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UNM students weigh in on abortion, governor's race and voting for the first time

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Jeanette DeDios
A line of students from the University of New Mexico wait to cast their ballots on election day.

These midterm elections saw a swell of support nationally for Democrats by younger voters. KUNM's Jeanette DeDios talked to young voters at the University of New Mexico polling station to find out what issues brought them out. She sat down with News Director Megan Kamerick.

JEANETTE DEDIOS: One of the most important issues on every voters mind is abortion .

Hannah Rodriguez, who's studying community regional planning, felt that women’s rights needed to be protected by voting Ronchetti out.

"Abortion on the line with Mark Ronchetti. Being governor, it's definitely an extremely important issue, especially with Roe v. Wade being overturned," she said. "It's more prevalent than ever." 

We also saw people opposed to abortion at the polling location. Athena who only wanted to use her first name, is a senior at UNM studying elementary education who feels that we’re not doing more for mothers.

"Definitely abortion. I am a libertarian to the extent that like, yeah, like we should let people do what they need to do," Athena said. "However, I am extremely Christian and I'm a Messianic Jew. I believe in Jesus, and I'm all about advocating for morals and rights...I think that there's no support for young women to be mothers versus it's just kill your baby and latch on to the government when it's like, no, you can be self-sufficient and get help."

KAMERICK: And I’m guessing since this was where students vote there were some first-time voters?

DEDIOS: There were plenty of first-time voters like Jack Rains who is an English major who finds it both exciting and important to vote in this election.

"It feels good to do it. You know, now that I'm of age to do it," said Rains. "So I feel like since my vote matters, it makes me want to do it even more. When I was younger, I didn't think it was that important. But now that I'm older, and I realized what it goes towards, I feel like it's changed for me. And it's more important, because I feel like I have the power to change my community in my state and country."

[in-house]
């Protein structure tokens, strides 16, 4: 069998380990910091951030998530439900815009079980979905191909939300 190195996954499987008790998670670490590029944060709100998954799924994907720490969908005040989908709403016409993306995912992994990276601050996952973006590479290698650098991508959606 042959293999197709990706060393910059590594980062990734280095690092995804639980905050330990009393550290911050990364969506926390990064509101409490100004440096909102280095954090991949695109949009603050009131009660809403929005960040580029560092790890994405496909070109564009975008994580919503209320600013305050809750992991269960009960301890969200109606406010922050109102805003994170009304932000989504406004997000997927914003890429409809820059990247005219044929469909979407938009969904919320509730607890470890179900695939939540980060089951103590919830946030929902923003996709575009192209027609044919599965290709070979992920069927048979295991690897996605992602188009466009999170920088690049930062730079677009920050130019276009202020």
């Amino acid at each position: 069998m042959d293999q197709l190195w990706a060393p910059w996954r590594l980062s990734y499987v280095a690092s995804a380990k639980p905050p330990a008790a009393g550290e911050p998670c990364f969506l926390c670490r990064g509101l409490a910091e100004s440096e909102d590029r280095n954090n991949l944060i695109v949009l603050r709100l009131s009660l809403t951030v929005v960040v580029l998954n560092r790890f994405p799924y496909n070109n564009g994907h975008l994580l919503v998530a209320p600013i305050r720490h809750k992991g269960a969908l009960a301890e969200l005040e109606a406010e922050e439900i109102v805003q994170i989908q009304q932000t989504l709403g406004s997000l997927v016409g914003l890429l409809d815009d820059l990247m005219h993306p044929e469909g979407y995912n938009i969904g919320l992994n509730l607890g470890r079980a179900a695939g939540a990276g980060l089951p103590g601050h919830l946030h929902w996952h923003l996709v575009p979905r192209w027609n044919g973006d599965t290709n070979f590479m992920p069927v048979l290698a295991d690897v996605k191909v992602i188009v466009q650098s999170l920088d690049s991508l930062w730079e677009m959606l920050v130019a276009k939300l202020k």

DEDIOS: For Emily Alcantar, a political science major and first time voter. She wants to see more being done for our state’s education.

"My big thing is education," said Alcantar. "I want to see teachers get paid more, I want to see the education system go because the state of New Mexico isn't that great when it comes to education...Race plays a big factor in a lot of things, because seeing as I'm a minority myself. Like I said, education; if we can give education to minorities, That'll also help a lot of, because a lot of people who are minorities don't have access to great education like some other people do. And I think if we can give them access to better education, it would help a lot of problems as well."

KAMERICK: I know you talked to a lot of students who weren’t voting today, but it sounds like there were a lot of people who felt very differently?

DEDIOS: Yes, despite everyone’s political party, issue or race, everyone could agree on one thing: That voting is crucial to making your voice heard.

"It is important to still try your best and do your part," said Athena. "Because as a citizen, I'm not high up in power. And this is the only way that I can get my voice heard."

DEDIOS: Nico Lutz, a UNM alumni who came out to support abortion rights and LGBTQ rights said voting at the state level does make a difference.

"Voting is important, especially for the local and regional elections because it directly affects you and the people around you," said Lutz. "Like, I know a lot of people who say they don't want to vote, because they feel like as New Mexicans their vote doesn't really have much of an impact on the federal elections, but this is the state election. So this is really crucial for our state's voice, and our citizens voice within the state and our city."

"Voting is really important, because it's one of the only ways that us as civilians have any power in our government or have a voice," said Alcantar. "It's our biggest voice other than protests...I would say just to go out and vote but to make sure to always do your research first."

Jeanette DeDios is from the Jicarilla Apache and Diné Nations and grew up in Albuquerque, NM. She recently graduated from the University of New Mexico in 2022 where she earned a bachelor’s degree in Multimedia Journalism, English and Film. She’s currently a part of the Local News Fund Fellowship where she will be working with KUNM-FM and NMPBS during her 9-month fellowship where she will gain hands-on newsroom experience. Jeanette can be contacted at jeanettededios@kunm.org or via Twitter @JeanetteDeDios.
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